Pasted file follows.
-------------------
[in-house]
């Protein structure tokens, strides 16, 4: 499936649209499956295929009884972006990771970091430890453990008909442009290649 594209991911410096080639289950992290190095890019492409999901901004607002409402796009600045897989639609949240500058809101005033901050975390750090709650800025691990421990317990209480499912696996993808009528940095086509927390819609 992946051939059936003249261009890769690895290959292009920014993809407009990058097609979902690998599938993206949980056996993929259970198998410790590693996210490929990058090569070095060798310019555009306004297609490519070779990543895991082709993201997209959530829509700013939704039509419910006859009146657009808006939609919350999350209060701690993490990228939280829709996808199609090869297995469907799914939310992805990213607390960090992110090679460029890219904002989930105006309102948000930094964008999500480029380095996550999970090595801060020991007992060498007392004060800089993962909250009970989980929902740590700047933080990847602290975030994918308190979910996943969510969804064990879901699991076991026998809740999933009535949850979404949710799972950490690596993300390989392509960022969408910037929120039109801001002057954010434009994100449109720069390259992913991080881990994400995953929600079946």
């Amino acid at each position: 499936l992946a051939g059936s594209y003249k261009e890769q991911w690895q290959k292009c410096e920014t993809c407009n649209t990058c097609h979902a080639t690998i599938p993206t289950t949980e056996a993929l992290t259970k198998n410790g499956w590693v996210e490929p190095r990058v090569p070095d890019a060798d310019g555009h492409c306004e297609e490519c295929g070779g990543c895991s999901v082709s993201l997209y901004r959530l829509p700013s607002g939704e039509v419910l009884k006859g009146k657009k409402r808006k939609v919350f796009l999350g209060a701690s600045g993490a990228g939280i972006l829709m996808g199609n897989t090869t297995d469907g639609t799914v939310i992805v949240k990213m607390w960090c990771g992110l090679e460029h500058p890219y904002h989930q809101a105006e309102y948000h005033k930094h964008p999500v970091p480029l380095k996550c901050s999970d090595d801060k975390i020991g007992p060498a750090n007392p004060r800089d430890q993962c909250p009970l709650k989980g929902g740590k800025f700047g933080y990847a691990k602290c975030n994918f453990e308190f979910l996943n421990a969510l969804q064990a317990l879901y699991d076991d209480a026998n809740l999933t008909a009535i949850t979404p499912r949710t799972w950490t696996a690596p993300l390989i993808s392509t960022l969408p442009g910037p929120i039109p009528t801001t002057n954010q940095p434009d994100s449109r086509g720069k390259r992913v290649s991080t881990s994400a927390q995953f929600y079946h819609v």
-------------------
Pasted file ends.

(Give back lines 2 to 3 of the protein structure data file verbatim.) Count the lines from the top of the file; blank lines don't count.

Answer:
């Protein structure tokens, strides 16, 4: 499936649209499956295929009884972006990771970091430890453990008909442009290649 594209991911410096080639289950992290190095890019492409999901901004607002409402796009600045897989639609949240500058809101005033901050975390750090709650800025691990421990317990209480499912696996993808009528940095086509927390819609 992946051939059936003249261009890769690895290959292009920014993809407009990058097609979902690998599938993206949980056996993929259970198998410790590693996210490929990058090569070095060798310019555009306004297609490519070779990543895991082709993201997209959530829509700013939704039509419910006859009146657009808006939609919350999350209060701690993490990228939280829709996808199609090869297995469907799914939310992805990213607390960090992110090679460029890219904002989930105006309102948000930094964008999500480029380095996550999970090595801060020991007992060498007392004060800089993962909250009970989980929902740590700047933080990847602290975030994918308190979910996943969510969804064990879901699991076991026998809740999933009535949850979404949710799972950490690596993300390989392509960022969408910037929120039109801001002057954010434009994100449109720069390259992913991080881990994400995953929600079946």
């Amino acid at each position: 499936l992946a051939g059936s594209y003249k261009e890769q991911w690895q290959k292009c410096e920014t993809c407009n649209t990058c097609h979902a080639t690998i599938p993206t289950t949980e056996a993929l992290t259970k198998n410790g499956w590693v996210e490929p190095r990058v090569p070095d890019a060798d310019g555009h492409c306004e297609e490519c295929g070779g990543c895991s999901v082709s993201l997209y901004r959530l829509p700013s607002g939704e039509v419910l009884k006859g009146k657009k409402r808006k939609v919350f796009l999350g209060a701690s600045g993490a990228g939280i972006l829709m996808g199609n897989t090869t297995d469907g639609t799914v939310i992805v949240k990213m607390w960090c990771g992110l090679e460029h500058p890219y904002h989930q809101a105006e309102y948000h005033k930094h964008p999500v970091p480029l380095k996550c901050s999970d090595d801060k975390i020991g007992p060498a750090n007392p004060r800089d430890q993962c909250p009970l709650k989980g929902g740590k800025f700047g933080y990847a691990k602290c975030n994918f453990e308190f979910l996943n421990a969510l969804q064990a317990l879901y699991d076991d209480a026998n809740l999933t008909a009535i949850t979404p499912r949710t799972w950490t696996a690596p993300l390989i993808s392509t960022l969408p442009g910037p929120i039109p009528t801001t002057n954010q940095p434009d994100s449109r086509g720069k390259r992913v290649s991080t881990s994400a927390q995953f929600y079946h819609v």